Judge Richard Jones from the Western District of Washington issued an Order in this declaratory judgment action recently, in which he found issues of material of fact precluded summary judgment on most of the grounds argued by the parties, but did find as a matter of law that Chartis Specialty Insurance Company acted in bad faith when it refused to defend its insured. You can see the decision for yourself by clicking here.
The case stems from construction on the old Queen Anne High School in Seattle, which was converted into condominiums. The condominium association wasn’t happy with the work and in 2009 it sued the contractor (Queen Anne HS LLC), which had primary insurance of $1 million through Westchester Surplus Lines and excess insurance of $10 million through Chartis. Westchester defended Queen Anne in the litigation and eventually a dispute arose regarding whether Chartis also had a duty to defend Queen Anne. Chartis’s position, based upon the language in its policy, was that it did not have any duty until either Westchester or Queen Anne made an “actual payment” of $1 million towards judgment or settlement of the case. According to Chartis (and a prior decision in the case by Judge Jones), Westchester’s payment of $1 million in defense costs did not trigger Chartis’s duty to defend.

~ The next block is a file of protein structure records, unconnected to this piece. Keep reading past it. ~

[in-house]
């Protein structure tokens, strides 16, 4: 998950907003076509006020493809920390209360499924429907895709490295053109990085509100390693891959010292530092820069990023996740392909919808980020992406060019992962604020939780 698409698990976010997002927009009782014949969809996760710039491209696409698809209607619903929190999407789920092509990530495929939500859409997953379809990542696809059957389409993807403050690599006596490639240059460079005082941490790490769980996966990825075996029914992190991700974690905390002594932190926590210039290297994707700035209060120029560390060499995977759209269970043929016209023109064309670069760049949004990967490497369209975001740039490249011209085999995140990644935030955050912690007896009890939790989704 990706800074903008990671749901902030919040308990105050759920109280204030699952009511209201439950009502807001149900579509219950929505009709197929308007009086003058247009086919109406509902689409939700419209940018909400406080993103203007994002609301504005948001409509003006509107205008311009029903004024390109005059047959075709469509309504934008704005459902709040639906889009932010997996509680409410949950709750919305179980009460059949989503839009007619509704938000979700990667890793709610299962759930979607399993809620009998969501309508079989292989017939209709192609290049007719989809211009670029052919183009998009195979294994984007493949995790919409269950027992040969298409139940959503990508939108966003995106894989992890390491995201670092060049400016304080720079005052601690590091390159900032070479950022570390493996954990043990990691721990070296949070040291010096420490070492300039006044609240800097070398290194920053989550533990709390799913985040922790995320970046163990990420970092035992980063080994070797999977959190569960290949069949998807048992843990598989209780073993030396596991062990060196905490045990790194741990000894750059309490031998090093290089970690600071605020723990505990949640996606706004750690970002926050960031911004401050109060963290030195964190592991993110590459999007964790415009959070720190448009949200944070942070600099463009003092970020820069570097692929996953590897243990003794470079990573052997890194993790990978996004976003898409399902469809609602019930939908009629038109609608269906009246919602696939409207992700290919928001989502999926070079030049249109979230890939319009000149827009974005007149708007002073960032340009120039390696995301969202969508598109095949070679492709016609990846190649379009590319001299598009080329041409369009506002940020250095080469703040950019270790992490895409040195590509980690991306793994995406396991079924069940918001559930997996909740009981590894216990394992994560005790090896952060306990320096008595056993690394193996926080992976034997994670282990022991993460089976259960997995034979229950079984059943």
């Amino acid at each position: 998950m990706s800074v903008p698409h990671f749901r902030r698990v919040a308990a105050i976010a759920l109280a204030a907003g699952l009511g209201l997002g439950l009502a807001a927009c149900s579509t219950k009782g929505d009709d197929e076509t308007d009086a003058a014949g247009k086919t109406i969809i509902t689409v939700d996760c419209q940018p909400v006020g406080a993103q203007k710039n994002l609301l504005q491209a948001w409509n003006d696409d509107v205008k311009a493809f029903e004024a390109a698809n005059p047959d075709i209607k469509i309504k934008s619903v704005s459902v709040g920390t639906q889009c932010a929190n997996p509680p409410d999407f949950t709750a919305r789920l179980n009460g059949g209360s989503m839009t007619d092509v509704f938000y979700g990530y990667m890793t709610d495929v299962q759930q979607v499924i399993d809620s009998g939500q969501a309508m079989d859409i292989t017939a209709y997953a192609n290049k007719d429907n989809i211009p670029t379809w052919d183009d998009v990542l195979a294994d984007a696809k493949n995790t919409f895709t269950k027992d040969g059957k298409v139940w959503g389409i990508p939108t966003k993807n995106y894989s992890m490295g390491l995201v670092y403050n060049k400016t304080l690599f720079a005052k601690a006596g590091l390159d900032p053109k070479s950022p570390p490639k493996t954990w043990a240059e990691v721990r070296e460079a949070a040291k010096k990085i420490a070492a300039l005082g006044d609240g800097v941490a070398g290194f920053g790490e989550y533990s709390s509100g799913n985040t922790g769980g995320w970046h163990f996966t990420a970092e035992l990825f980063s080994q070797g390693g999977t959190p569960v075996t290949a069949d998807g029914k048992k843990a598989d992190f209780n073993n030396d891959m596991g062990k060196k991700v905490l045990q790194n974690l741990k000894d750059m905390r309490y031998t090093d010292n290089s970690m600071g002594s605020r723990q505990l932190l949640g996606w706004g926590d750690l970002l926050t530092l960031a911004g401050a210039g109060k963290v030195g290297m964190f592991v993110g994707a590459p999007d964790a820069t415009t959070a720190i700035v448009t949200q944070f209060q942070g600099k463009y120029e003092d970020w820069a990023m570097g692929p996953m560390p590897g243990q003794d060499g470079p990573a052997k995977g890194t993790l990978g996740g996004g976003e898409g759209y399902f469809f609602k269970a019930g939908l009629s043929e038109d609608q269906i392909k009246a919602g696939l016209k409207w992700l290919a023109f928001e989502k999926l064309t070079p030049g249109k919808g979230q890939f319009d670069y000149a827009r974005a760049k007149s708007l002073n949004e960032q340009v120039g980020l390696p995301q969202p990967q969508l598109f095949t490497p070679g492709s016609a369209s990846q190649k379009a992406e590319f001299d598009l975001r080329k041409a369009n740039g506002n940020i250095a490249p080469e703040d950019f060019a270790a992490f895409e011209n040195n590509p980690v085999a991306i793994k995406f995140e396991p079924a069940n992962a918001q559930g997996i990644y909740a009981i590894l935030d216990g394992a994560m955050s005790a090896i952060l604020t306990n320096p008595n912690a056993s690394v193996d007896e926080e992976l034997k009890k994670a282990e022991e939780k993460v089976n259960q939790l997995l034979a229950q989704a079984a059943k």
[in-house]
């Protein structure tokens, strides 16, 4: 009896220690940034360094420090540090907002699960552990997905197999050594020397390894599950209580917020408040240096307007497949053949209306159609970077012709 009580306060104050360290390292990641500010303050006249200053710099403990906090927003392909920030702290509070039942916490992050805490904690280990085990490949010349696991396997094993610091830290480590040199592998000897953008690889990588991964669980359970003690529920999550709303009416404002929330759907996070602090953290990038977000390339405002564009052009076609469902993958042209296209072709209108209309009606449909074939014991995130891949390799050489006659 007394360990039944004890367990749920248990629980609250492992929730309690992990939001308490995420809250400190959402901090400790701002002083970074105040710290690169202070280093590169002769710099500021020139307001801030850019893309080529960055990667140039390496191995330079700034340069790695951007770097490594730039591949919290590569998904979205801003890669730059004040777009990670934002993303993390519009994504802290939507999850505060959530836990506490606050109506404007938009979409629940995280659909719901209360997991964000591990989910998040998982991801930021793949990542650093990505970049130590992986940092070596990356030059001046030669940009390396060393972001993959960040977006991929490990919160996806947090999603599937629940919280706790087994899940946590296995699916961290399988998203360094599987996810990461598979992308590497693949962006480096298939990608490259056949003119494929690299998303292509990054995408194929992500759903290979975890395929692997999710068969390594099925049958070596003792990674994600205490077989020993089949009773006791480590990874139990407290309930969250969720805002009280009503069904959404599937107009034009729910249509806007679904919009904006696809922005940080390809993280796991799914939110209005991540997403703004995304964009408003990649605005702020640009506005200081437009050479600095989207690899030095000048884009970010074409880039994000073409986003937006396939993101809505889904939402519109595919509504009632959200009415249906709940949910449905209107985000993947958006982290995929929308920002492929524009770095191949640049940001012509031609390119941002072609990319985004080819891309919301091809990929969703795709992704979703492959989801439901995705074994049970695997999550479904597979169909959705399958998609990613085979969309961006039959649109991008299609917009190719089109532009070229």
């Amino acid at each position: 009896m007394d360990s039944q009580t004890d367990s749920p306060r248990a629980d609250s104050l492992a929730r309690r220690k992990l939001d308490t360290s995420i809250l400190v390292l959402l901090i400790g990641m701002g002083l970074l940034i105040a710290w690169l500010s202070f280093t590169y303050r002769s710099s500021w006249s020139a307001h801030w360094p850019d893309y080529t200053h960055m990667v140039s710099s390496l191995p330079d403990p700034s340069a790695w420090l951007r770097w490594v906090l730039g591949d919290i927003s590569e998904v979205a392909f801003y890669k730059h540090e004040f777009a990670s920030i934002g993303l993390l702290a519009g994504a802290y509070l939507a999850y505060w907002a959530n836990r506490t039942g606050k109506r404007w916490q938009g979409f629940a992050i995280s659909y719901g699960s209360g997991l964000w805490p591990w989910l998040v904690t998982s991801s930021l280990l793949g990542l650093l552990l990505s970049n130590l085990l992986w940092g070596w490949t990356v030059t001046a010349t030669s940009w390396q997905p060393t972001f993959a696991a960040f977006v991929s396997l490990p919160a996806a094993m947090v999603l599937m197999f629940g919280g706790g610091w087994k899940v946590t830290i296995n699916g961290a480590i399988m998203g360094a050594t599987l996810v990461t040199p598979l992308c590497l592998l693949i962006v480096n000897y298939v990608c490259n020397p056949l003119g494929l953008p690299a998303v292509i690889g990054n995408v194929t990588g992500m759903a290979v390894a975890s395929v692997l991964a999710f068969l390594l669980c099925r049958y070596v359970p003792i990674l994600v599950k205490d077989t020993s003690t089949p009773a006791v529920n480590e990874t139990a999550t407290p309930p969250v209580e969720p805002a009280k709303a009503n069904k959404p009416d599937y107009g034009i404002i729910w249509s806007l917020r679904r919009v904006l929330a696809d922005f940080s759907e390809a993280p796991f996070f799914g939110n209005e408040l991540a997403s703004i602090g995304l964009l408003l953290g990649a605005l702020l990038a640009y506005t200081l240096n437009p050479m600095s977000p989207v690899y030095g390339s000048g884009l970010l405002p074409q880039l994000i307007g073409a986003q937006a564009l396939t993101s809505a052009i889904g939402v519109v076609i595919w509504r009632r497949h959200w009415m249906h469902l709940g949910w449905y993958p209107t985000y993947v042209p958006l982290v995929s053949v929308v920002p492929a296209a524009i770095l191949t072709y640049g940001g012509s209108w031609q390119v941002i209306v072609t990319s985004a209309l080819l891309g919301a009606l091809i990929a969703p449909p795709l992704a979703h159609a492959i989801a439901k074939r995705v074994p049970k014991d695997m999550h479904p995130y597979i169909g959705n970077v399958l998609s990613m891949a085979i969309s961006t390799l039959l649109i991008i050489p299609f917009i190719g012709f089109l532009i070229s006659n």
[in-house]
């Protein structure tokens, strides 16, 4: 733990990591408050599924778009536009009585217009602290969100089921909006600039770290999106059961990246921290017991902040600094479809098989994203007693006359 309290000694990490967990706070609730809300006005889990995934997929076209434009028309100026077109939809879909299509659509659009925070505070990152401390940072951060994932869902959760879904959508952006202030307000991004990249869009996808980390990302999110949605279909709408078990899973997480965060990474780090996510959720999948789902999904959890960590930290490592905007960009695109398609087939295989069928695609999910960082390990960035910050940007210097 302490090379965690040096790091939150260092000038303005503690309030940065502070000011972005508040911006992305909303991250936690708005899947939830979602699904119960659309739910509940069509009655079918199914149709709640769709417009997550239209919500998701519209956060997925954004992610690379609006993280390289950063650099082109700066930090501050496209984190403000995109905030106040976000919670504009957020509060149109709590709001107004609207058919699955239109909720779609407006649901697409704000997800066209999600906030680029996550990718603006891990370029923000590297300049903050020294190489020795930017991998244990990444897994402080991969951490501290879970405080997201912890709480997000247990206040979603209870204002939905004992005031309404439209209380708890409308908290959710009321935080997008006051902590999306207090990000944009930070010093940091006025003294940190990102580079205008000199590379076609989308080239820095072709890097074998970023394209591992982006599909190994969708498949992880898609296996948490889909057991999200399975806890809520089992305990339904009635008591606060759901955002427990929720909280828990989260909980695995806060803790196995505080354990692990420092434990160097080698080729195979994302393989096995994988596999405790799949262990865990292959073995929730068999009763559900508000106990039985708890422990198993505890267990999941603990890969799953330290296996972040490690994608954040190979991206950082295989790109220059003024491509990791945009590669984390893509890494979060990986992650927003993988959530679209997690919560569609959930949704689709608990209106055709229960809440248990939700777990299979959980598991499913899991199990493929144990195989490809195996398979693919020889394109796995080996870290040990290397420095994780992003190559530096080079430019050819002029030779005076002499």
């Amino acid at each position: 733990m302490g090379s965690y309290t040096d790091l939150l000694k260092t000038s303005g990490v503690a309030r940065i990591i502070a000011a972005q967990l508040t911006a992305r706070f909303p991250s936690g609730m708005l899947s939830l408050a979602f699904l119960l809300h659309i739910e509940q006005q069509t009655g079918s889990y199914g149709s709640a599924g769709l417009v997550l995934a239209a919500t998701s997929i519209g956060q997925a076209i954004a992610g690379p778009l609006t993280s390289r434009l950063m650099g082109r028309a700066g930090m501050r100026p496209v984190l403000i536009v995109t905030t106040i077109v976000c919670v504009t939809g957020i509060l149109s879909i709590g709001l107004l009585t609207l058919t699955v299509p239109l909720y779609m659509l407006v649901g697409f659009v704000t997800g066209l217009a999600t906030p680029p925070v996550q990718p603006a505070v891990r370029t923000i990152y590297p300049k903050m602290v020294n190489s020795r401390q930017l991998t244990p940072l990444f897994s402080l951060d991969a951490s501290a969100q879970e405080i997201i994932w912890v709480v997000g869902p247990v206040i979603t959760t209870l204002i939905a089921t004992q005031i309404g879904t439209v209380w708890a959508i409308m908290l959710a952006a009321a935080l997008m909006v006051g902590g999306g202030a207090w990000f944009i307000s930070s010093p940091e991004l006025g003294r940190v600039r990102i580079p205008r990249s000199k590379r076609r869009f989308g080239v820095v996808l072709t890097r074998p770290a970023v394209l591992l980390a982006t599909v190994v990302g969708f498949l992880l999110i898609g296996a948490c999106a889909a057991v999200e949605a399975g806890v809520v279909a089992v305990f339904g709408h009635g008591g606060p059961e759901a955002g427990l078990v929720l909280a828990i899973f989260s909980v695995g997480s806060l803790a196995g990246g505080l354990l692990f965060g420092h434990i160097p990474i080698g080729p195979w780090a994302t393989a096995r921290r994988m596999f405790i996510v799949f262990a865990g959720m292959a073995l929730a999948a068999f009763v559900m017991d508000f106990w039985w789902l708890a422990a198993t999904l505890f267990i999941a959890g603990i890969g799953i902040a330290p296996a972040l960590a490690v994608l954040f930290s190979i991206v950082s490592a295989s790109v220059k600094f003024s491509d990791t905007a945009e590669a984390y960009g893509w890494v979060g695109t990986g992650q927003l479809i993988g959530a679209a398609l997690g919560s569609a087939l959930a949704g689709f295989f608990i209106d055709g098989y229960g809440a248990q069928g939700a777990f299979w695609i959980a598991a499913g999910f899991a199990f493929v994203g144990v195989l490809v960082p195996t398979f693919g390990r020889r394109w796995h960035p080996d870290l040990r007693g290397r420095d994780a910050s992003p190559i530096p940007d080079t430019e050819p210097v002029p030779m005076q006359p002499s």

However, in August 2011 Westchester had paid $1 million in defense costs and stopped paying for Queen Anne’s defense because its obligation under its policy had been met. Queen Anne’s defense counsel, funded by Westchester, withdrew from the litigation. Although Queen Anne demanded that Chartis provide a defense, Chartis refused.
Queen Anne and the condominium association then “hatched a plan”, in Judge Jones’ words, that they thought would trigger Chartis’s duty to defend. They agreed to settle some but not all of the association’s claims in exchange for a $1 million promissory note, secured by Queen Anne’s claims against its insurance broker for malpractice in securing its insurance policies. Chartis rejected this plan, arguing that the insured could not satisfy the “actual payment” requirement in the policy through the use of a promissory note.
Queen Anne and the association then entered into a $12 million settlement, subject to a reasonableness hearing. The court found that $12 million was not reasonable, but $10.4 million was. The parties then agreed to a “covenant not to execute” settlement. As part of the settlement, Queen Anne agreed to have judgment entered against it for $10.4 million and the association agreed not to execute the judgment against Queen Anne, but that it would only execute against the Chartis policy. Queen Anne also assigned its rights under the insurance policy to the association.